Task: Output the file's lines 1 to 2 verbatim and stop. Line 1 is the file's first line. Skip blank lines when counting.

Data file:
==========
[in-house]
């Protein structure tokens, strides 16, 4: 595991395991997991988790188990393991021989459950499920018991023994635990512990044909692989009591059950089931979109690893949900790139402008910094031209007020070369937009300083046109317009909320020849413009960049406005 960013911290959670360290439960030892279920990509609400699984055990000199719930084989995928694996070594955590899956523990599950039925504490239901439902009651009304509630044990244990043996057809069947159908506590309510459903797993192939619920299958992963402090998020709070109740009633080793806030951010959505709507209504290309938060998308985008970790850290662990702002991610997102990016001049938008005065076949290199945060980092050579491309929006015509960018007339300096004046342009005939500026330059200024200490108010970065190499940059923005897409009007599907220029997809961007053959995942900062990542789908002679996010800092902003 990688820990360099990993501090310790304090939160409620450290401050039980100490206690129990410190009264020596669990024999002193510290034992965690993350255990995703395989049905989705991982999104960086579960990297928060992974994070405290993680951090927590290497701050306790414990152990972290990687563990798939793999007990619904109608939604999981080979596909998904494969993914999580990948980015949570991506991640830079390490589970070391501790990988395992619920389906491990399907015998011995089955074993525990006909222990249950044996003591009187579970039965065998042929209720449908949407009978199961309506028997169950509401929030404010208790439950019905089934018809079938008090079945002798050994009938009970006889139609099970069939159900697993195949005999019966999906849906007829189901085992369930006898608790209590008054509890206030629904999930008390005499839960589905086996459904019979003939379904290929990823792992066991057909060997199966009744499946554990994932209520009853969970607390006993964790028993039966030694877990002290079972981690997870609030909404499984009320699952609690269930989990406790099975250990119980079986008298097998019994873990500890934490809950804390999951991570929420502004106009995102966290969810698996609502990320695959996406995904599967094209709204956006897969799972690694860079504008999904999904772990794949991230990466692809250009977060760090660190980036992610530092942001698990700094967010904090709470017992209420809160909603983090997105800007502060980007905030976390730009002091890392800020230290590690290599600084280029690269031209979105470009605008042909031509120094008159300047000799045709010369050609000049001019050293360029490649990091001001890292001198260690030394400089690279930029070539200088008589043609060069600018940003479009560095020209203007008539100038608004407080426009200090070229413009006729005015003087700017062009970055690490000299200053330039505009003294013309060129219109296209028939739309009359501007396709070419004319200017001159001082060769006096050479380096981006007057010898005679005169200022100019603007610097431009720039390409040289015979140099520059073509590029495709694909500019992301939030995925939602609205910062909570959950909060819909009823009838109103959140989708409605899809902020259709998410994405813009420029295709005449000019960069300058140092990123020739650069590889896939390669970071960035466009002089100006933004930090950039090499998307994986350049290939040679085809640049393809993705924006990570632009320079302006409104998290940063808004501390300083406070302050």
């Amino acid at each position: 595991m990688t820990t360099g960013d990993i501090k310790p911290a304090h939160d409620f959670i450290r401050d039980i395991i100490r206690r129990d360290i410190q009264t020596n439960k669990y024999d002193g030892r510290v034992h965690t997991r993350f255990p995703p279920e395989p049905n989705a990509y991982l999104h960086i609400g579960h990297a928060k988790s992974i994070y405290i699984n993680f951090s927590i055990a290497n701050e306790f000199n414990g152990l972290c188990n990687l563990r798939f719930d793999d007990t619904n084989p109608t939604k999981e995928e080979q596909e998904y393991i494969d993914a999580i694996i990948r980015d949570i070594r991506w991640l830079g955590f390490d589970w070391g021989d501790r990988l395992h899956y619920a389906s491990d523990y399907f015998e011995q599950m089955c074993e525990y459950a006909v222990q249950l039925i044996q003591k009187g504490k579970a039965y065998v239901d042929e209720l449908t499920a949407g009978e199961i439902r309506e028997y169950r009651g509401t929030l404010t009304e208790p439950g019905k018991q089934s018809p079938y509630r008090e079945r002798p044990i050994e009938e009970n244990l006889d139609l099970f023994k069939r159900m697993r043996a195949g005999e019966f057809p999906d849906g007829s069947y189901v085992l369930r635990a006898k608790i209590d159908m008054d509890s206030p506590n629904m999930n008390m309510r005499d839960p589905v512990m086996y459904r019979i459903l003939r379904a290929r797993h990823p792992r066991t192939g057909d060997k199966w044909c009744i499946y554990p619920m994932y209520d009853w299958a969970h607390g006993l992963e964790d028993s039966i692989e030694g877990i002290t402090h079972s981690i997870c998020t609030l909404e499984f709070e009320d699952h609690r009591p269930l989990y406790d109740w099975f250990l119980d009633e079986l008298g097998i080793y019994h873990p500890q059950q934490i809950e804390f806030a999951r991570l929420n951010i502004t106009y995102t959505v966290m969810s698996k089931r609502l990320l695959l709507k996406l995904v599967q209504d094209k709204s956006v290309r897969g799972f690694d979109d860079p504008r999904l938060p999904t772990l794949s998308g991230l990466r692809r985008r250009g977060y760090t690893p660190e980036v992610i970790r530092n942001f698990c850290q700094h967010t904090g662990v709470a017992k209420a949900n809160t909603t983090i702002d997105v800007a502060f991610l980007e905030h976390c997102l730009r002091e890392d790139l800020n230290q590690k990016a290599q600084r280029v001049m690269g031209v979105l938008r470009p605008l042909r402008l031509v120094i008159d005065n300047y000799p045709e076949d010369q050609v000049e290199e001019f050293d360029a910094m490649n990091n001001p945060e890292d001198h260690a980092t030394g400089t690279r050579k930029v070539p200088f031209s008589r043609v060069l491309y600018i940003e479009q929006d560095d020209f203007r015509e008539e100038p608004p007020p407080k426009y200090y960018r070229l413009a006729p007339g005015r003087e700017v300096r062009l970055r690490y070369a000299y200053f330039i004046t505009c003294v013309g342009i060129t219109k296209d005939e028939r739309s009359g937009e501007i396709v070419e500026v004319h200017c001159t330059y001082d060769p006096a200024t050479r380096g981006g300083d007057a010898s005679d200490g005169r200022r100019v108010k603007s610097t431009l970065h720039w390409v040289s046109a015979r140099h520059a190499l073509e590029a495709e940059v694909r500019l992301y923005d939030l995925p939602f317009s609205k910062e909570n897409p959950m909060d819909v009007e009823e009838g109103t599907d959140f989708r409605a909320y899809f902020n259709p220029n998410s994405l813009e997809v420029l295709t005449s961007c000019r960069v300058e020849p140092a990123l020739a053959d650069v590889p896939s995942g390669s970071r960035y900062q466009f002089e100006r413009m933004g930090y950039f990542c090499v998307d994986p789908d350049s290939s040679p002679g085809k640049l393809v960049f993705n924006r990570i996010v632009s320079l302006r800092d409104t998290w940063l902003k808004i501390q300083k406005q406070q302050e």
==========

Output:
[in-house]
């Protein structure tokens, strides 16, 4: 595991395991997991988790188990393991021989459950499920018991023994635990512990044909692989009591059950089931979109690893949900790139402008910094031209007020070369937009300083046109317009909320020849413009960049406005 960013911290959670360290439960030892279920990509609400699984055990000199719930084989995928694996070594955590899956523990599950039925504490239901439902009651009304509630044990244990043996057809069947159908506590309510459903797993192939619920299958992963402090998020709070109740009633080793806030951010959505709507209504290309938060998308985008970790850290662990702002991610997102990016001049938008005065076949290199945060980092050579491309929006015509960018007339300096004046342009005939500026330059200024200490108010970065190499940059923005897409009007599907220029997809961007053959995942900062990542789908002679996010800092902003 990688820990360099990993501090310790304090939160409620450290401050039980100490206690129990410190009264020596669990024999002193510290034992965690993350255990995703395989049905989705991982999104960086579960990297928060992974994070405290993680951090927590290497701050306790414990152990972290990687563990798939793999007990619904109608939604999981080979596909998904494969993914999580990948980015949570991506991640830079390490589970070391501790990988395992619920389906491990399907015998011995089955074993525990006909222990249950044996003591009187579970039965065998042929209720449908949407009978199961309506028997169950509401929030404010208790439950019905089934018809079938008090079945002798050994009938009970006889139609099970069939159900697993195949005999019966999906849906007829189901085992369930006898608790209590008054509890206030629904999930008390005499839960589905086996459904019979003939379904290929990823792992066991057909060997199966009744499946554990994932209520009853969970607390006993964790028993039966030694877990002290079972981690997870609030909404499984009320699952609690269930989990406790099975250990119980079986008298097998019994873990500890934490809950804390999951991570929420502004106009995102966290969810698996609502990320695959996406995904599967094209709204956006897969799972690694860079504008999904999904772990794949991230990466692809250009977060760090660190980036992610530092942001698990700094967010904090709470017992209420809160909603983090997105800007502060980007905030976390730009002091890392800020230290590690290599600084280029690269031209979105470009605008042909031509120094008159300047000799045709010369050609000049001019050293360029490649990091001001890292001198260690030394400089690279930029070539200088008589043609060069600018940003479009560095020209203007008539100038608004407080426009200090070229413009006729005015003087700017062009970055690490000299200053330039505009003294013309060129219109296209028939739309009359501007396709070419004319200017001159001082060769006096050479380096981006007057010898005679005169200022100019603007610097431009720039390409040289015979140099520059073509590029495709694909500019992301939030995925939602609205910062909570959950909060819909009823009838109103959140989708409605899809902020259709998410994405813009420029295709005449000019960069300058140092990123020739650069590889896939390669970071960035466009002089100006933004930090950039090499998307994986350049290939040679085809640049393809993705924006990570632009320079302006409104998290940063808004501390300083406070302050």